Using AI consumes a lot of energy – data centres crucial for machine learning and training AI systems demand abundant power. AI systems focus on enhancing the precision of results; with increasing accuracy comes more complex systems – which, in turn, require more energy. When renewable power is not available, then AI can be as detrimental as other energy-intensive polluters.
WEF concludes more investigation is necessary to large-scale and long-term deployment. But hope remains after a 2020 study on the role of artificial intelligence in achieving the Sustainable Development Goals. With support and regulatory oversight, AI was estimated to enable 93% of UN (United Nations) 17 SDG (Sustainable Development Goal) environmental targets – by speeding up existing solutions, facilitating development of low carbon buildings, and growth of smart cities.
Learning from the past
Advancements like AI are as urgent as ever to play their part in work to reduce and mitigate disasters happening worldwide – often hitting hardest those nations least able to afford the costs, and least responsible for the emissions that have caused the problem.
We have seen the world pull together before; in the 1980s when the ozone layer was depleted by harmful chemical emissions, nations famously united to phase them out. For an economic precedent, we could look to the establishment of the World Trade Organisation (WTO) – 130+ countries negotiated to enhance and further monitor trading of goods across borders. Major deals locked in a global policy framework that provided liberation to multinational corporations over a few decades, showing how an intricate global system with rules and regulations, services and enforcement mechanisms can be agreed and built.
The Paris Agreement could be seen as a more up-to-date version of these historical feats. Our future clean energy system could develop on the basis of some of these earlier lessons, supported to deliver at scale by artificial intelligence and smart technology, smoothing the world’s path towards net zero.
Momentum to net zero
Take a look at the Net Zero Tracker – showing over 200 cities and 769 companies making commitments to the clean transition – to see what progress is already being made. The inspirational efforts of brilliant activists and speakers like Elizabeth Wathuti undoubtedly form part of this shift: she told delegates to the COP26 climate summit in Glasgow that “the decisions made here will help determine whether children will have food and water”.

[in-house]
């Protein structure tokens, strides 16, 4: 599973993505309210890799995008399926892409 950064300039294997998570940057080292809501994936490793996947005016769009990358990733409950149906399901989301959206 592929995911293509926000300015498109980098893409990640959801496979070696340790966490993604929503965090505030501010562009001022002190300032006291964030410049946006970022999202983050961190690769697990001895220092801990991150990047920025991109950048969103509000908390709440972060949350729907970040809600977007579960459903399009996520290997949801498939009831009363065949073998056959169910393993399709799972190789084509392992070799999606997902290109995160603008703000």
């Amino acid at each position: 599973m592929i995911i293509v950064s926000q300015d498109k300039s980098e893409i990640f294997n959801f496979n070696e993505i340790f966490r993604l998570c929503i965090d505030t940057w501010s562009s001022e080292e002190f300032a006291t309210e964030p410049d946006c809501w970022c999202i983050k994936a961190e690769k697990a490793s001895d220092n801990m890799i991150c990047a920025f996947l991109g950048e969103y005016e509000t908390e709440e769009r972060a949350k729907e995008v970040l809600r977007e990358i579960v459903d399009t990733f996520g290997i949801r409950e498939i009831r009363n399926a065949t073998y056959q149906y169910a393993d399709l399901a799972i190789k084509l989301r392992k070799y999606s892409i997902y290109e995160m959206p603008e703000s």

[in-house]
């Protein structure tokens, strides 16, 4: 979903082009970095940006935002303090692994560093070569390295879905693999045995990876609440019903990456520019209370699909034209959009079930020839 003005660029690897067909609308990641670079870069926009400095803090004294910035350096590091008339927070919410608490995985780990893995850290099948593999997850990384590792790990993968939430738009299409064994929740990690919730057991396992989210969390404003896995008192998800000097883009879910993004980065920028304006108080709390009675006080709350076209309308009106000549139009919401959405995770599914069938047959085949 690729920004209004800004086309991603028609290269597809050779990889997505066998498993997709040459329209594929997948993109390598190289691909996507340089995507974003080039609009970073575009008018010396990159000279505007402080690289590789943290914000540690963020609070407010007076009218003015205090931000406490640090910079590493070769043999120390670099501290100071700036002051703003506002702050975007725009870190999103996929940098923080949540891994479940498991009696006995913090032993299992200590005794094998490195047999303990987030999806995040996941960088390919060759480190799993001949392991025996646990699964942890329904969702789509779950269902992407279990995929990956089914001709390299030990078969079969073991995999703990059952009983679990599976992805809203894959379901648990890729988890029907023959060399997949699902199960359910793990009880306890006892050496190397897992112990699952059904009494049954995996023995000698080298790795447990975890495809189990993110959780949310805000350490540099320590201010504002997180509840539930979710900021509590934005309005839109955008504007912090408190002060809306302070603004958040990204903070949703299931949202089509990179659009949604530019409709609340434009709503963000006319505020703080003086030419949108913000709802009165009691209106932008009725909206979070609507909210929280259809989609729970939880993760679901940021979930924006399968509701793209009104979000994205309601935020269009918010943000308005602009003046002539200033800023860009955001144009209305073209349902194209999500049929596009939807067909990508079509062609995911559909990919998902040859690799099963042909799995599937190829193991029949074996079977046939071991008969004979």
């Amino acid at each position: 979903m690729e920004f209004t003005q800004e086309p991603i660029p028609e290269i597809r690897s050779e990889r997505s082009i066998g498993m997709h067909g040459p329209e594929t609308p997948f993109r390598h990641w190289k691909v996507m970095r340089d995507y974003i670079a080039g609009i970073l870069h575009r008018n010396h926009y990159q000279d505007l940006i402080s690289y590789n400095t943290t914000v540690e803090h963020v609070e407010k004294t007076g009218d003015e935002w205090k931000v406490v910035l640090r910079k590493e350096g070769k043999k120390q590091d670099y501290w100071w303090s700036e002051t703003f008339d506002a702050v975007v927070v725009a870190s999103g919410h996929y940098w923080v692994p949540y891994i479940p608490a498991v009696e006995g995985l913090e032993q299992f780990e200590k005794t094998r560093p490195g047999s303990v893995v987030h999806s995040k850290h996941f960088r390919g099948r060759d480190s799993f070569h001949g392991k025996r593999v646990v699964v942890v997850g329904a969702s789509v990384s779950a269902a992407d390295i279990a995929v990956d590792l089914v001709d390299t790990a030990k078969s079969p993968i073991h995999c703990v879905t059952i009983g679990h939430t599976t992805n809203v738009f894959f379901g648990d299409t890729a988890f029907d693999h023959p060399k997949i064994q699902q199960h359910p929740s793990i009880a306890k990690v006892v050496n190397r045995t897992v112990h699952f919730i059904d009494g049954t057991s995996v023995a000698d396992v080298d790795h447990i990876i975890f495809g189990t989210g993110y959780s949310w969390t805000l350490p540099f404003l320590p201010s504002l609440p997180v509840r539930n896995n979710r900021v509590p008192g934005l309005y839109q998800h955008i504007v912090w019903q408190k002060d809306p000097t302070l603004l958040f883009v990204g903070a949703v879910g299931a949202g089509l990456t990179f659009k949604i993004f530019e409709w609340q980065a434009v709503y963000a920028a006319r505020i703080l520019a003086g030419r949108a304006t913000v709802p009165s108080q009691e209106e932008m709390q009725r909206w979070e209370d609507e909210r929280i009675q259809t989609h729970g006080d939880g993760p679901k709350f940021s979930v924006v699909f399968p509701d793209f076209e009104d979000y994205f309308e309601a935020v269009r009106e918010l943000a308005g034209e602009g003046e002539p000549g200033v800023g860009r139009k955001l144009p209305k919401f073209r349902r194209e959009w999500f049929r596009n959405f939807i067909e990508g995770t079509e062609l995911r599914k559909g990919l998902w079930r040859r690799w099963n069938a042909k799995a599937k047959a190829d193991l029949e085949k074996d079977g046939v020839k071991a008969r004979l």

Her words and those of many others resonate power, and whether directly or not, collectively push advancements in the technology to achieve these goals – including AI.
Looking to the future
In 2021, the EU funded the AI XAIDA project to characterise, detect and attribute extreme events using a new data-driven, impact-based approach. Novel AI techniques will be used to develop climate modelling, and shed light on event attribution, atmospheric dynamics and more. XAIDA hopes to study the effect of climate change on phenomena like cyclones and convective storms and provide tools to assess the causes of the environmental disasters that would deprive children in developing nations of clean water and food.
Machine learning, despite its shortcomings, presents an exciting and ever-expanding field, in the climate sector, as in many others. It can recommend optimal solar panel placements using satellites, create spatial monitoring for carbon sequestration, and heavily impact the carbon credit markets.
Currently AI is best known for its application in tracking carbon footprints, making recommendations and optimising decisions or purchases to reduce climate impact. This makes it easier for companies who are serious about reducing their emissions and impact.
With imagination, commitment, investment and drive, it may shine as a revolutionary technology in the clean transition, helping bring a sustainable future and serving as a major asset in environmental protection.
Annie Moses is studying chemical engineering at University College London, currently on a placement working with the UK Environment Agency. Annie believes tackling the climate crisis may be one of the greatest feats her generation will face, and seeks to build her education and career accordingly.